Imagine. You’re clearing out your closet one Spring, and amongst your reams of old socks and panties, you put aside a few select items to donate to charity. A few months down the line, you’re scouring the rails at your favorite vintage thrift store, and what do you discover, but that very tweed box jacket you so nobly passed on to the Salvation Army, selling for a whopping $80.
Naturally, this would be an unlikely coincidence; however, it would certainly not be beyond the realms of possibility. Even amongst the scattering of consignment stores in the Astoria and Long Island City neighborhoods, a seemingly popular area in NYC for seasoned thrift-shoppers, there exists a hierarchy of recycled goods and clothes. Ivona Bilicic, for example, markets her store, LoveDay 31, on 31st Avenue in Astoria, as vintage rather than thrift. The store is more a trendsetter’s boutique than a muddle of used merchandise. Bilicic may charge around $80 for a tweed box jacket or $200 for a fur coat, but her clients understand that they’re essentially paying for her to weed through an extensive amount of second-hand goods and select the ones worthy of resale. This concept, however, does not appeal to local woman, Jenny Kraft: “I like the treasure-hunt aspect to it…. The prices [at LoveDay] are way too high.”
Bilicic only buys her stock from bona fide dealers, and even then, she’s very selective about her purchases. “I go through 1,000 pieces and only pick a few.” The dealers, however, are slightly less particular about what they buy. While they often buy and sell on “dead stock,” the thrift store lingo for merchandise still in its original packaging, they source a lot of their items from second-hand charity shops like Goodwill Industries International Inc. and the St. Vincent De Paul Society.
Ingrid Hirschenbrinner, owner of the Broadway Thrift Shop Center in Long Island City, a much more low-key establishment, also serves a significant number of dealers at her shop. Nonetheless, it doesn’t bother her that the stock she sells is often sold on for a much greater profit; she might sell a dress for $4, that could potentially end up at LoveDay 31 with a price tag of $40. “I sometimes misprice things,” admits Hirschenbrinner. “But that’s what makes people come back.”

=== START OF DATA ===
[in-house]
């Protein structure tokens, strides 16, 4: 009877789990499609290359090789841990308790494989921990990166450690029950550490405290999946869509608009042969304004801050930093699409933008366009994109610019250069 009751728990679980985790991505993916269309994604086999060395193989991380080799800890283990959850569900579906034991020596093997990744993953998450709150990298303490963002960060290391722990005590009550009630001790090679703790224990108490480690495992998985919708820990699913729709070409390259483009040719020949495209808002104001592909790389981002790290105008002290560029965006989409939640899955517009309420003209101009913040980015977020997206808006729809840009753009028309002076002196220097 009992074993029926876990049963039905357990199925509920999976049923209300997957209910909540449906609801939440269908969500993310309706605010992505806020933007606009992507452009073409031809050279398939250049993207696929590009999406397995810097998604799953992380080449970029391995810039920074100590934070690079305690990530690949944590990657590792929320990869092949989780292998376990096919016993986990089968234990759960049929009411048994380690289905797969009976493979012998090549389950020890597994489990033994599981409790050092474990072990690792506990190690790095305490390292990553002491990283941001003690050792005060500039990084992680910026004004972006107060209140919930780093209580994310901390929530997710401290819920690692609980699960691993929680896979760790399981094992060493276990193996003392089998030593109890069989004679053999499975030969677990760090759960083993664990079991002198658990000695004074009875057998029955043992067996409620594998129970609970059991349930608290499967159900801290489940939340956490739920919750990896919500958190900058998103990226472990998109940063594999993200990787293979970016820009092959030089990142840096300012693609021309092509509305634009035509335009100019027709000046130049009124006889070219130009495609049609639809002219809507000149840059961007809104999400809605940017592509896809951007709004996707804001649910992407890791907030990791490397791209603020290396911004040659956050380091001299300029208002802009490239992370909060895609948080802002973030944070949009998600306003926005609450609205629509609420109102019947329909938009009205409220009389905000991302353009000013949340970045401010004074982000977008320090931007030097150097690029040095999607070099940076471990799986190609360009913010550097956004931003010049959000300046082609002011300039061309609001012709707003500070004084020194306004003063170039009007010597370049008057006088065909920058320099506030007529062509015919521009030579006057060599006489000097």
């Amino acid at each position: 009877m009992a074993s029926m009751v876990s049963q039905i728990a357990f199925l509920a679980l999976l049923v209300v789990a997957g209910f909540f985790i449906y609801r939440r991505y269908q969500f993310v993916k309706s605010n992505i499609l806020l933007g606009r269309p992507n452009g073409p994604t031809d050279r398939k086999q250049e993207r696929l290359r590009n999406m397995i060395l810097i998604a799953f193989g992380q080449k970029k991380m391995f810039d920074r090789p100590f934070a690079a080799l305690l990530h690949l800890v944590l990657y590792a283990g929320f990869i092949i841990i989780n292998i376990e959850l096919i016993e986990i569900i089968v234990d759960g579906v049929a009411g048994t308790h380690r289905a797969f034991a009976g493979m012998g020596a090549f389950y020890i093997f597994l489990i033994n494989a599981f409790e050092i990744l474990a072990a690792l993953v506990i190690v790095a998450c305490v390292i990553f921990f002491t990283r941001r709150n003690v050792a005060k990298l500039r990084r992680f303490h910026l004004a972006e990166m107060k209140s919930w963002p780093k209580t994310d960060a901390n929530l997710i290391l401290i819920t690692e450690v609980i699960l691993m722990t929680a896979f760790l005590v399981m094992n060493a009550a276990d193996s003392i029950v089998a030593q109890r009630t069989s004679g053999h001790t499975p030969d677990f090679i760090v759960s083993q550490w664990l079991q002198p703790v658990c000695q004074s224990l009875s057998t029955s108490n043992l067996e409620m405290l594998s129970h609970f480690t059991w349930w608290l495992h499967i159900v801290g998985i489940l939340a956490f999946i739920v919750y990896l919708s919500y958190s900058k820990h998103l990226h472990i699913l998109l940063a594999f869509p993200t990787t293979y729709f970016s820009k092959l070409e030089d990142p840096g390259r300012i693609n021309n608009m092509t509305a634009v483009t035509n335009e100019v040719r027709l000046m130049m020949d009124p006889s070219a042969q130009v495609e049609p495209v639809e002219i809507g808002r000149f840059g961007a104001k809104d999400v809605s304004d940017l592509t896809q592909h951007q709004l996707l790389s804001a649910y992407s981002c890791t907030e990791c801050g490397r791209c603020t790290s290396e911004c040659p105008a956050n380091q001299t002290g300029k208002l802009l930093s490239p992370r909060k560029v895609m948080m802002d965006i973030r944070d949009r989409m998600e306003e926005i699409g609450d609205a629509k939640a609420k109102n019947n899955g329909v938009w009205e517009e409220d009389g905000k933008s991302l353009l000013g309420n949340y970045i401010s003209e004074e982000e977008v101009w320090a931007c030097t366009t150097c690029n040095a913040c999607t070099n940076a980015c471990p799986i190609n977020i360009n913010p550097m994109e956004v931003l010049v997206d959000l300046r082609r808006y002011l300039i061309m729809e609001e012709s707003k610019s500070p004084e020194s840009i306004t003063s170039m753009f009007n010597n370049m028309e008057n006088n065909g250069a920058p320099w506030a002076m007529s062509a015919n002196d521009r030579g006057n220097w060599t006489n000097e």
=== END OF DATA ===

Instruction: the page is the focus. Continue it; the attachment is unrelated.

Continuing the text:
While Hirschenbrinner’s store is a mix between profit and not-for-profit (she gives a fixed sum of money to the All Saints Church in Sunnyside), Bilicic’s store is purely for-profit. But, either way, both shops are in an industry that, according to the National Association of Resale and Thrift Shops (NARTS), is now growing by seven percent a year.
The mark-up at LoveDay 31 is not dissimilar from the retail standard; Bilicic prices approximately two-and-a-half to three times above the buying rate. Nonetheless, she often puts her tailoring skills to good use, altering items for a more modern appeal, as well as cleaning every item put on the rack. “I’m not a vintage purist,” says Bilicic. “I like to mix things up.” Hirschenbrinner, however, who only takes in donated stock, goes purely by experience, and on the odd occasion, by the item’s Ebay market value.
While thrift shoppers often see the distinction between these types of stores, be they for-profit, part-for-profit, or not-for-profit, they do often simply go for what’s cheaper. “All in all, we’re competing for shoppers’ attention and money,” says Alfred Vanderbilt, a public relations officer for Goodwill. He added: “[But] people still want to see what they can get for their dollar.” Kraft says she once bought a nice mid-century dining room set for $50. As an “avid recycler,” she buys what she can from consignment stores. Mother and daughter, Grace and Melissa Narao are of the same mindset. “You can get perfectly good clothes for cheaper,” says Melissa.
The common denominator for all three types of stores, however, is that they are ultimately selling recycled material. According to NARTS, the resale industry generates an approximate annual revenue of $13 billion, with Goodwill alone taking in $2.69 billion in 2010, the most recent year available. Hirschenbrinner often sells $6 fill-what-you-can bags of clothes that don’t make it to the shop floor; shoppers can simply pick what they want from the bargain bin and buy by the bag.
It is that anti-waste mentality that makes thrift advocates like Vanderbilt argue that buying second-hand is a very important way of serving your community. “We need to think about recycling clothes that would otherwise end up in the waste bin,” he said.